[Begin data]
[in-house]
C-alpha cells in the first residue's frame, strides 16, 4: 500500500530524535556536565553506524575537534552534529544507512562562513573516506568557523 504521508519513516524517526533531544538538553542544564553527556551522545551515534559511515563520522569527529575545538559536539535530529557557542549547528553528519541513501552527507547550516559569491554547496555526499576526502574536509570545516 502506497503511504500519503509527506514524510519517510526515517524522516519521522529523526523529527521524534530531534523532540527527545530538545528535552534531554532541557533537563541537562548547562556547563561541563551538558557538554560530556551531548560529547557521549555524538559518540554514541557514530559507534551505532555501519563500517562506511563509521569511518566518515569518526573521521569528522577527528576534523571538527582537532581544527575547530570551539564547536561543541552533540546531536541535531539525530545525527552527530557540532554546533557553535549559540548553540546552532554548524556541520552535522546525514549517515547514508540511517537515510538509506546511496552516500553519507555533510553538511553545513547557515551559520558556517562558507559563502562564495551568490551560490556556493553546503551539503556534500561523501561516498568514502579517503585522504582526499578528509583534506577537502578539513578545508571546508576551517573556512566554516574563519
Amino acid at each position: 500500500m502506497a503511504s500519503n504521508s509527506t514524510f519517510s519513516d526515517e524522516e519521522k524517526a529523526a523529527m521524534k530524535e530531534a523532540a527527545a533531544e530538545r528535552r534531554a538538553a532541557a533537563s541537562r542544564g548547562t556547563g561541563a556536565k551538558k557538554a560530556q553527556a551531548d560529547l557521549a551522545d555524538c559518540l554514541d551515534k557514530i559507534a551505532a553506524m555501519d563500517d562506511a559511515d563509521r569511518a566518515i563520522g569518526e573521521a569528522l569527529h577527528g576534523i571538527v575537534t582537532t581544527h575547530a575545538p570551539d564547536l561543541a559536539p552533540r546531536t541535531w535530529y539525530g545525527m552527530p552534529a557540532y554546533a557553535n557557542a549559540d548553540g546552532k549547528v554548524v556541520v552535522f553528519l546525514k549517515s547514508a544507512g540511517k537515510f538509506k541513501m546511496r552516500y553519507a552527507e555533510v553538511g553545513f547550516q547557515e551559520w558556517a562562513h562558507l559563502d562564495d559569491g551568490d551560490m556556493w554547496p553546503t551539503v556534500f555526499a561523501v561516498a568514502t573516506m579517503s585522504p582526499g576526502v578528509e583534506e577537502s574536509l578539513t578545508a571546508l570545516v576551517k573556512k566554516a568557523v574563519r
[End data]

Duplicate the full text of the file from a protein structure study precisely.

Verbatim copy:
[in-house]
C-alpha cells in the first residue's frame, strides 16, 4: 500500500530524535556536565553506524575537534552534529544507512562562513573516506568557523 504521508519513516524517526533531544538538553542544564553527556551522545551515534559511515563520522569527529575545538559536539535530529557557542549547528553528519541513501552527507547550516559569491554547496555526499576526502574536509570545516 502506497503511504500519503509527506514524510519517510526515517524522516519521522529523526523529527521524534530531534523532540527527545530538545528535552534531554532541557533537563541537562548547562556547563561541563551538558557538554560530556551531548560529547557521549555524538559518540554514541557514530559507534551505532555501519563500517562506511563509521569511518566518515569518526573521521569528522577527528576534523571538527582537532581544527575547530570551539564547536561543541552533540546531536541535531539525530545525527552527530557540532554546533557553535549559540548553540546552532554548524556541520552535522546525514549517515547514508540511517537515510538509506546511496552516500553519507555533510553538511553545513547557515551559520558556517562558507559563502562564495551568490551560490556556493553546503551539503556534500561523501561516498568514502579517503585522504582526499578528509583534506577537502578539513578545508571546508576551517573556512566554516574563519
Amino acid at each position: 500500500m502506497a503511504s500519503n504521508s509527506t514524510f519517510s519513516d526515517e524522516e519521522k524517526a529523526a523529527m521524534k530524535e530531534a523532540a527527545a533531544e530538545r528535552r534531554a538538553a532541557a533537563s541537562r542544564g548547562t556547563g561541563a556536565k551538558k557538554a560530556q553527556a551531548d560529547l557521549a551522545d555524538c559518540l554514541d551515534k557514530i559507534a551505532a553506524m555501519d563500517d562506511a559511515d563509521r569511518a566518515i563520522g569518526e573521521a569528522l569527529h577527528g576534523i571538527v575537534t582537532t581544527h575547530a575545538p570551539d564547536l561543541a559536539p552533540r546531536t541535531w535530529y539525530g545525527m552527530p552534529a557540532y554546533a557553535n557557542a549559540d548553540g546552532k549547528v554548524v556541520v552535522f553528519l546525514k549517515s547514508a544507512g540511517k537515510f538509506k541513501m546511496r552516500y553519507a552527507e555533510v553538511g553545513f547550516q547557515e551559520w558556517a562562513h562558507l559563502d562564495d559569491g551568490d551560490m556556493w554547496p553546503t551539503v556534500f555526499a561523501v561516498a568514502t573516506m579517503s585522504p582526499g576526502v578528509e583534506e577537502s574536509l578539513t578545508a571546508l570545516v576551517k573556512k566554516a568557523v574563519r